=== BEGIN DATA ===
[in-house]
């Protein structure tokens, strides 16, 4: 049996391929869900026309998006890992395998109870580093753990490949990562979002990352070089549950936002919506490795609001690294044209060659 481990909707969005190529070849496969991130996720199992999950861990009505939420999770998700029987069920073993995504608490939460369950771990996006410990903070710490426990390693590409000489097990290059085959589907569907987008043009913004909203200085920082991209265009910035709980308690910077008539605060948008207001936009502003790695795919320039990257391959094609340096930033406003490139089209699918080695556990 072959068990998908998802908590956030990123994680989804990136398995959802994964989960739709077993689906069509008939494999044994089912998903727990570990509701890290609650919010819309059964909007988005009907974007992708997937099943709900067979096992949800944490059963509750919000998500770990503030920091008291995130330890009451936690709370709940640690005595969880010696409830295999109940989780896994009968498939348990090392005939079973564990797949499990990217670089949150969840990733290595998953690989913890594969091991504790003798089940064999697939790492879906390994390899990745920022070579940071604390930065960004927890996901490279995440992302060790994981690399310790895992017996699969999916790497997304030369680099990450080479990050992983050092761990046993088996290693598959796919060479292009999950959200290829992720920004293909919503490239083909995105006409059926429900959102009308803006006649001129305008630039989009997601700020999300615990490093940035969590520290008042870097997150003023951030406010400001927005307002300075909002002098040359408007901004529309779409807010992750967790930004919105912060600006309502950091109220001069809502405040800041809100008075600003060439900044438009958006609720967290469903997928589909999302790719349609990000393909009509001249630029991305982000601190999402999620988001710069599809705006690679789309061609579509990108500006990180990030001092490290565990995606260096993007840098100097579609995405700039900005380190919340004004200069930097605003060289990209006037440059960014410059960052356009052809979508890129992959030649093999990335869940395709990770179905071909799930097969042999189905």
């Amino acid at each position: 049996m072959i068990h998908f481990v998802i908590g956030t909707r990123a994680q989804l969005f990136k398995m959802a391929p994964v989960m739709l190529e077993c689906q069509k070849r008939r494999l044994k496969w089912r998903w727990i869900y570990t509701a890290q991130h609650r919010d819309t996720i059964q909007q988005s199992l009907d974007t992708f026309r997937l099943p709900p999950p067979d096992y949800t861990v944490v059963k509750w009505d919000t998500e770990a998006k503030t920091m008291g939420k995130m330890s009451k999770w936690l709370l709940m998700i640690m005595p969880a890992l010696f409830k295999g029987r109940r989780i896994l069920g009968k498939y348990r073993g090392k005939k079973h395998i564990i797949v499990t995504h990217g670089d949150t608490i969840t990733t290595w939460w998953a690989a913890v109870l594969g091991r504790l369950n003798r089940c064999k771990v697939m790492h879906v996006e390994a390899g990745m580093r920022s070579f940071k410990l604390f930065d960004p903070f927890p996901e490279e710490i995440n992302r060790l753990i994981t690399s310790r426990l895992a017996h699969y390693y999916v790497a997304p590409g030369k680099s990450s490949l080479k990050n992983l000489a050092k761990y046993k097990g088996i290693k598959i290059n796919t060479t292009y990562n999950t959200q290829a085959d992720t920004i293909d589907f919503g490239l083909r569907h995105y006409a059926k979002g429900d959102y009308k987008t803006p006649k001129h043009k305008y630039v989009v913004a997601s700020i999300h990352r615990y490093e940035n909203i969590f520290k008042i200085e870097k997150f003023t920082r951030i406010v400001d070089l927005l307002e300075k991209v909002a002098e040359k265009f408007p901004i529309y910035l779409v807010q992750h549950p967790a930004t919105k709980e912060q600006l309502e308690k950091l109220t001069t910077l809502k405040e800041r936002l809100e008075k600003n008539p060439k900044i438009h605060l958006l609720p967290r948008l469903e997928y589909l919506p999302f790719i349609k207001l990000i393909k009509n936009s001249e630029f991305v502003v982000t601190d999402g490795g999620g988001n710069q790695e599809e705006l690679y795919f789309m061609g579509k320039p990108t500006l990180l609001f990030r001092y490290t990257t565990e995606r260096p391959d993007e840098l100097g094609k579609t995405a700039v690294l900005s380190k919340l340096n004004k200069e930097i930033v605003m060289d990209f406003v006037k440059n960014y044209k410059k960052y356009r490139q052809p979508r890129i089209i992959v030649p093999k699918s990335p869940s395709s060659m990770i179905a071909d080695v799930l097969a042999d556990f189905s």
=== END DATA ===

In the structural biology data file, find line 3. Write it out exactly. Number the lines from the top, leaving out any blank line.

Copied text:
């Amino acid at each position: 049996m072959i068990h998908f481990v998802i908590g956030t909707r990123a994680q989804l969005f990136k398995m959802a391929p994964v989960m739709l190529e077993c689906q069509k070849r008939r494999l044994k496969w089912r998903w727990i869900y570990t509701a890290q991130h609650r919010d819309t996720i059964q909007q988005s199992l009907d974007t992708f026309r997937l099943p709900p999950p067979d096992y949800t861990v944490v059963k509750w009505d919000t998500e770990a998006k503030t920091m008291g939420k995130m330890s009451k999770w936690l709370l709940m998700i640690m005595p969880a890992l010696f409830k295999g029987r109940r989780i896994l069920g009968k498939y348990r073993g090392k005939k079973h395998i564990i797949v499990t995504h990217g670089d949150t608490i969840t990733t290595w939460w998953a690989a913890v109870l594969g091991r504790l369950n003798r089940c064999k771990v697939m790492h879906v996006e390994a390899g990745m580093r920022s070579f940071k410990l604390f930065d960004p903070f927890p996901e490279e710490i995440n992302r060790l753990i994981t690399s310790r426990l895992a017996h699969y390693y999916v790497a997304p590409g030369k680099s990450s490949l080479k990050n992983l000489a050092k761990y046993k097990g088996i290693k598959i290059n796919t060479t292009y990562n999950t959200q290829a085959d992720t920004i293909d589907f919503g490239l083909r569907h995105y006409a059926k979002g429900d959102y009308k987008t803006p006649k001129h043009k305008y630039v989009v913004a997601s700020i999300h990352r615990y490093e940035n909203i969590f520290k008042i200085e870097k997150f003023t920082r951030i406010v400001d070089l927005l307002e300075k991209v909002a002098e040359k265009f408007p901004i529309y910035l779409v807010q992750h549950p967790a930004t919105k709980e912060q600006l309502e308690k950091l109220t001069t910077l809502k405040e800041r936002l809100e008075k600003n008539p060439k900044i438009h605060l958006l609720p967290r948008l469903e997928y589909l919506p999302f790719i349609k207001l990000i393909k009509n936009s001249e630029f991305v502003v982000t601190d999402g490795g999620g988001n710069q790695e599809e705006l690679y795919f789309m061609g579509k320039p990108t500006l990180l609001f990030r001092y490290t990257t565990e995606r260096p391959d993007e840098l100097g094609k579609t995405a700039v690294l900005s380190k919340l340096n004004k200069e930097i930033v605003m060289d990209f406003v006037k440059n960014y044209k410059k960052y356009r490139q052809p979508r890129i089209i992959v030649p093999k699918s990335p869940s395709s060659m990770i179905a071909d080695v799930l097969a042999d556990f189905s």